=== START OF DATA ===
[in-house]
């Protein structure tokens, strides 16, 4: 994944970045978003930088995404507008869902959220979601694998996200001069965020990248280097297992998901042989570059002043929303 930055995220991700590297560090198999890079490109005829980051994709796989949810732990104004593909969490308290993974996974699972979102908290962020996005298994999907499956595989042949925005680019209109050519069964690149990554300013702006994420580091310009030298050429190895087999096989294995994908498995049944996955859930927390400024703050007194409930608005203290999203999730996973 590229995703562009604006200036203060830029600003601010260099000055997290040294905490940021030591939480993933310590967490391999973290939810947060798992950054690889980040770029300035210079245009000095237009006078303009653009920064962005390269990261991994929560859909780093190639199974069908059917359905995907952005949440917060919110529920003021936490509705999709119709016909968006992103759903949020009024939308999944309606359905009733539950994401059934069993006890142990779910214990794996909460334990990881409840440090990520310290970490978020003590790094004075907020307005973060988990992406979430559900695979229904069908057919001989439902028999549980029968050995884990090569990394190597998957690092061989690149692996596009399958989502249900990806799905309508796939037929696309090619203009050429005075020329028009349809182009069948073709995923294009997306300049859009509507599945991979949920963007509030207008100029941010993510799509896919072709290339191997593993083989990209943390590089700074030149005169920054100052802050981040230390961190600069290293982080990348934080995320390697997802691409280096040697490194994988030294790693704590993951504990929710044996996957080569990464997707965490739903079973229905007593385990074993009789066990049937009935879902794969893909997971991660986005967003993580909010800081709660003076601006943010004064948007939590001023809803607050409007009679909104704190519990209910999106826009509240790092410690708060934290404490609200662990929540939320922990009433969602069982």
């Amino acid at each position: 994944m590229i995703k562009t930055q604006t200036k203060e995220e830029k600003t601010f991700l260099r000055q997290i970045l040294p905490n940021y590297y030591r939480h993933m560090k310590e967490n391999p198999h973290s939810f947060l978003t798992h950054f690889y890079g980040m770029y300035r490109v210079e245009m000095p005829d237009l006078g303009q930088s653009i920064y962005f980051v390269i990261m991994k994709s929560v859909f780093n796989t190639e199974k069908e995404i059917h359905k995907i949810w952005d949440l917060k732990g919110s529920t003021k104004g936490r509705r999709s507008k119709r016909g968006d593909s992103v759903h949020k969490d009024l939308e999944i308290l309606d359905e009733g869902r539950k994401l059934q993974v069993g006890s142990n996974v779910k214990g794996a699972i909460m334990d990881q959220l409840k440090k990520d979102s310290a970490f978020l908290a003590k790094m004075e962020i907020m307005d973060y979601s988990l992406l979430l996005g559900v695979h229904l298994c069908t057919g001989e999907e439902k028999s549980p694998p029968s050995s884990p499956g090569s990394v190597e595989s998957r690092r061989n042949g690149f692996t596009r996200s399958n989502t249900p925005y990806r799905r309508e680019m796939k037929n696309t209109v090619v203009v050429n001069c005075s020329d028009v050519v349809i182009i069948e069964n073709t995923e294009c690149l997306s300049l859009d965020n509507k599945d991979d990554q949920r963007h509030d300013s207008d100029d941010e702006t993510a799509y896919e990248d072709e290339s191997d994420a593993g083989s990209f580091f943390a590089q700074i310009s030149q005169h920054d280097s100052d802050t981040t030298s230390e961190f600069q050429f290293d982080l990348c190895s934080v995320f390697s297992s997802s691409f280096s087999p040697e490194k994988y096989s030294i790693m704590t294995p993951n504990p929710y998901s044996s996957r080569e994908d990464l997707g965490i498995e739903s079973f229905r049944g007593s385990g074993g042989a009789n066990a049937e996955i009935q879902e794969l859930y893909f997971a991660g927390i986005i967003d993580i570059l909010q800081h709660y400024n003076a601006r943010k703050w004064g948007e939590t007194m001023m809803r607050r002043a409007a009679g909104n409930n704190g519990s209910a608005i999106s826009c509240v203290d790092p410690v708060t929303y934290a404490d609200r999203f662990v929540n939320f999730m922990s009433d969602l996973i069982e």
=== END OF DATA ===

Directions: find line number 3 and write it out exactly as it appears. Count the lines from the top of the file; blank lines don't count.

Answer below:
């Amino acid at each position: 994944m590229i995703k562009t930055q604006t200036k203060e995220e830029k600003t601010f991700l260099r000055q997290i970045l040294p905490n940021y590297y030591r939480h993933m560090k310590e967490n391999p198999h973290s939810f947060l978003t798992h950054f690889y890079g980040m770029y300035r490109v210079e245009m000095p005829d237009l006078g303009q930088s653009i920064y962005f980051v390269i990261m991994k994709s929560v859909f780093n796989t190639e199974k069908e995404i059917h359905k995907i949810w952005d949440l917060k732990g919110s529920t003021k104004g936490r509705r999709s507008k119709r016909g968006d593909s992103v759903h949020k969490d009024l939308e999944i308290l309606d359905e009733g869902r539950k994401l059934q993974v069993g006890s142990n996974v779910k214990g794996a699972i909460m334990d990881q959220l409840k440090k990520d979102s310290a970490f978020l908290a003590k790094m004075e962020i907020m307005d973060y979601s988990l992406l979430l996005g559900v695979h229904l298994c069908t057919g001989e999907e439902k028999s549980p694998p029968s050995s884990p499956g090569s990394v190597e595989s998957r690092r061989n042949g690149f692996t596009r996200s399958n989502t249900p925005y990806r799905r309508e680019m796939k037929n696309t209109v090619v203009v050429n001069c005075s020329d028009v050519v349809i182009i069948e069964n073709t995923e294009c690149l997306s300049l859009d965020n509507k599945d991979d990554q949920r963007h509030d300013s207008d100029d941010e702006t993510a799509y896919e990248d072709e290339s191997d994420a593993g083989s990209f580091f943390a590089q700074i310009s030149q005169h920054d280097s100052d802050t981040t030298s230390e961190f600069q050429f290293d982080l990348c190895s934080v995320f390697s297992s997802s691409f280096s087999p040697e490194k994988y096989s030294i790693m704590t294995p993951n504990p929710y998901s044996s996957r080569e994908d990464l997707g965490i498995e739903s079973f229905r049944g007593s385990g074993g042989a009789n066990a049937e996955i009935q879902e794969l859930y893909f997971a991660g927390i986005i967003d993580i570059l909010q800081h709660y400024n003076a601006r943010k703050w004064g948007e939590t007194m001023m809803r607050r002043a409007a009679g909104n409930n704190g519990s209910a608005i999106s826009c509240v203290d790092p410690v708060t929303y934290a404490d609200r999203f662990v929540n939320f999730m922990s009433d969602l996973i069982e």